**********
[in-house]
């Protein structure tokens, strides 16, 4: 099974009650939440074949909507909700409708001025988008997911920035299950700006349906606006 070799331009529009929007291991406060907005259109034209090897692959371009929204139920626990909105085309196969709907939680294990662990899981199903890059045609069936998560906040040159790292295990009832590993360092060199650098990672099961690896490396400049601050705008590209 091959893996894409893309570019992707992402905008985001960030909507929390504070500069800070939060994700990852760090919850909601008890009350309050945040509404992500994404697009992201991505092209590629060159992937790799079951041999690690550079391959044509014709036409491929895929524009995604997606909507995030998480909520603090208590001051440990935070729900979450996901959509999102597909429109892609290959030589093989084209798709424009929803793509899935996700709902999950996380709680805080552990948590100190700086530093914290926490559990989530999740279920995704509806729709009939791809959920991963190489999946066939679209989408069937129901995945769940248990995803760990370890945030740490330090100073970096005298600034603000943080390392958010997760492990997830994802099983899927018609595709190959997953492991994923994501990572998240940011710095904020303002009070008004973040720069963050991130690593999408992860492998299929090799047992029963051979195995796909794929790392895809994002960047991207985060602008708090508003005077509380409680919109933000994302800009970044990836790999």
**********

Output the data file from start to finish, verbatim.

[in-house]
């Protein structure tokens, strides 16, 4: 099974009650939440074949909507909700409708001025988008997911920035299950700006349906606006 070799331009529009929007291991406060907005259109034209090897692959371009929204139920626990909105085309196969709907939680294990662990899981199903890059045609069936998560906040040159790292295990009832590993360092060199650098990672099961690896490396400049601050705008590209 091959893996894409893309570019992707992402905008985001960030909507929390504070500069800070939060994700990852760090919850909601008890009350309050945040509404992500994404697009992201991505092209590629060159992937790799079951041999690690550079391959044509014709036409491929895929524009995604997606909507995030998480909520603090208590001051440990935070729900979450996901959509999102597909429109892609290959030589093989084209798709424009929803793509899935996700709902999950996380709680805080552990948590100190700086530093914290926490559990989530999740279920995704509806729709009939791809959920991963190489999946066939679209989408069937129901995945769940248990995803760990370890945030740490330090100073970096005298600034603000943080390392958010997760492990997830994802099983899927018609595709190959997953492991994923994501990572998240940011710095904020303002009070008004973040720069963050991130690593999408992860492998299929090799047992029963051979195995796909794929790392895809994002960047991207985060602008708090508003005077509380409680919109933000994302800009970044990836790999």